YouTube recently made a splash in the gaming world with its rumored acquisition of Twitch, the world’s largest and arguably most popular video game destination. Twitch draws in Hulu- and Netflix-like traffic numbers, on a platform that is predicated on user-generated live content. This was hardly the first indication that YouTube is relevant in the gaming world, in many ways it only highlighted how important gaming is to the success of YouTube (five of the top 10 YouTube channels are gaming related, while over 9 million gaming videos have been created on YouTube).
But these numbers are not only proving YouTube’s strength in the gaming world, they are dramatically affecting
how video game publishers and manufacturers do business. The impact of content creators on both YouTube and its partner in crime Twitch is so drastic that there is a strong chance YouTube will affect the outcome of game sales, and the proverbial war of console sales between Sony, Microsoft, and Nintendo. Here’s how.
The way we play video games has dramatically changed over the past two generations; there’s online multiplayer, one-touch buttons for sharing gameplay, and other websites where we can upload our game information/stats/user data to compare our skills to people from Belgium to Beirut. The deciding factors determining what console we want to buy haven’t changed, however, the way we digest game content has.
Back in the day, unless you were “one of the rich kids” who could afford both consoles, you would choose between either a Sega or Nintendo as your gaming console of choice. What determined this decision? Sure maybe a commercial here and there, but it was primarily what your friends on the street were playing or thought was cool. You wanted to buy the console with the games that everyone on the block was playing; you didn’t want to be left out.
Today, YouTube is the cul-de-sac; it’s the street where you first get to hear and see what everyone is playing, and
where you get to share your greatest moments. Wouldn’t you know it, user-generated content by everyday gamers generate 19 times more views on YouTube than videos produced and published by game publishers. In 2013, for example, 95% of all video views for “Call of Duty” came from fans — only 5% came from Activision’s (the game’s publisher) official page.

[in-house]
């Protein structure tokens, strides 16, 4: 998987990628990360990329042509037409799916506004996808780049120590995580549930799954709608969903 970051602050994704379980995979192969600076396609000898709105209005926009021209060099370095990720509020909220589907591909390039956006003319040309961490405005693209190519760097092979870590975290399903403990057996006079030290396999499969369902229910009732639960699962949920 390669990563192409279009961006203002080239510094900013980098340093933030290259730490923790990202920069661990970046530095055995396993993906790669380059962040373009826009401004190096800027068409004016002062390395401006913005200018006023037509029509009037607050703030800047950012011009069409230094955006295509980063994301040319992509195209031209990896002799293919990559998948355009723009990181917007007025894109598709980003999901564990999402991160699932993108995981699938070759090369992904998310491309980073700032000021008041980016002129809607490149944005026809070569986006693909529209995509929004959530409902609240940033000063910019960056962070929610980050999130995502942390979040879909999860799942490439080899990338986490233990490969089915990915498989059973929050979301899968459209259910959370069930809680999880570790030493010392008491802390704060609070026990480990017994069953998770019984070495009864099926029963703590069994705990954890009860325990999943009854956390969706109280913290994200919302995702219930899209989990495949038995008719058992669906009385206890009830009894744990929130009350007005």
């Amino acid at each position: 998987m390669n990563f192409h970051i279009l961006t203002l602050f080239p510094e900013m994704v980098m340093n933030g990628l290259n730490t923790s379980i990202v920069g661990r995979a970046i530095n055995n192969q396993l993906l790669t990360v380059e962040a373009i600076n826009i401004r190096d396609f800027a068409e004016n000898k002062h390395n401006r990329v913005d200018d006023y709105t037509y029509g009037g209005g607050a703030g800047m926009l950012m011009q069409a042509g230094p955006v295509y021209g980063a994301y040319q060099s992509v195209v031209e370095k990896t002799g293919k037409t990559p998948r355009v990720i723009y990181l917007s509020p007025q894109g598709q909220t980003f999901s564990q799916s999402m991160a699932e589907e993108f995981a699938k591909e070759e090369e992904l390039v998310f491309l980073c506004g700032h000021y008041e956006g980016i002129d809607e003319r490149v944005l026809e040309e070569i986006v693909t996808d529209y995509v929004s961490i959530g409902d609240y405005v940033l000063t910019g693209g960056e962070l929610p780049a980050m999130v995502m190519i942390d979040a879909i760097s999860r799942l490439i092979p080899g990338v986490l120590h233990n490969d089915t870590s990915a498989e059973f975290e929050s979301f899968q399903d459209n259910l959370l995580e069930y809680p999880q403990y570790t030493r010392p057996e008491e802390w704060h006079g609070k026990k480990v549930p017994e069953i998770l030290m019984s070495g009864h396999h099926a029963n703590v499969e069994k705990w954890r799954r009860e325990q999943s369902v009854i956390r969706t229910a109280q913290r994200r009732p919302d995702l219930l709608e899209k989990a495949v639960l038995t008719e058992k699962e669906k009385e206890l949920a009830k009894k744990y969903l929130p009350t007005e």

Earned media, i.e. user-generated content, is the tail that wags the dog and game publishers know this; these numbers are no secret. Inevitably what this all means is that the response of a game on YouTube, the ability for content creators on this destination to share the content and create various forms of media around it will ultimately determine a video game’s or gaming console’s exposure. And in the gaming world, unlike any other industry…exposure is the number one factor driving sales.
Sony has gotten a head start on the current console war, outselling Microsoft’s new Xbox One by a couple million units. This is largely the fallout from negative advertising brought against Microsoft for the way it introduced its console in 2012. Where did this negative advertising originate? YouTube.
Where did Xbox’s programming director go to try and alleviate some of this hate? YouTube…specifically the living room of one of the most popular gaming YouTubers on the planet (at least in Arkansas).
No doubt YouTube and online marketing carries tremendous weight in the success of what games and consoles get sold (82% of game sales come in the first four months of a game’s release — when the majority of online content is created around a game). Online communities propagating from YouTube have replaced the traditional word of mouth that ruled your local neighborhood and once made your friend’s house the cool place to be. The games that are not only fun to play but are fun to watch and fun to create content around are ultimately what get sold.
The consoles that are able to discover these games, capitalize on the earned media being generated around them, and make these games exclusive to their device are what will inevitably win the proverbial console war. It’s not about the console anymore, it’s about the battle to control the communities around them.
Paul Nyhart was previously the host of Hulu’s longest running original series, The Morning After, and co-created and hosted Game Talk Live for Twitch.TV. He has over four years experience developing, producing, and hosting online content, syndicated/broadcast on IGN, MSN, Hulu, YouTube, and Twitch.
He writes about all things gaming, sports, politics and the culture of the online landscape. If you want proof you can follow him on twitter @PaulNyhart.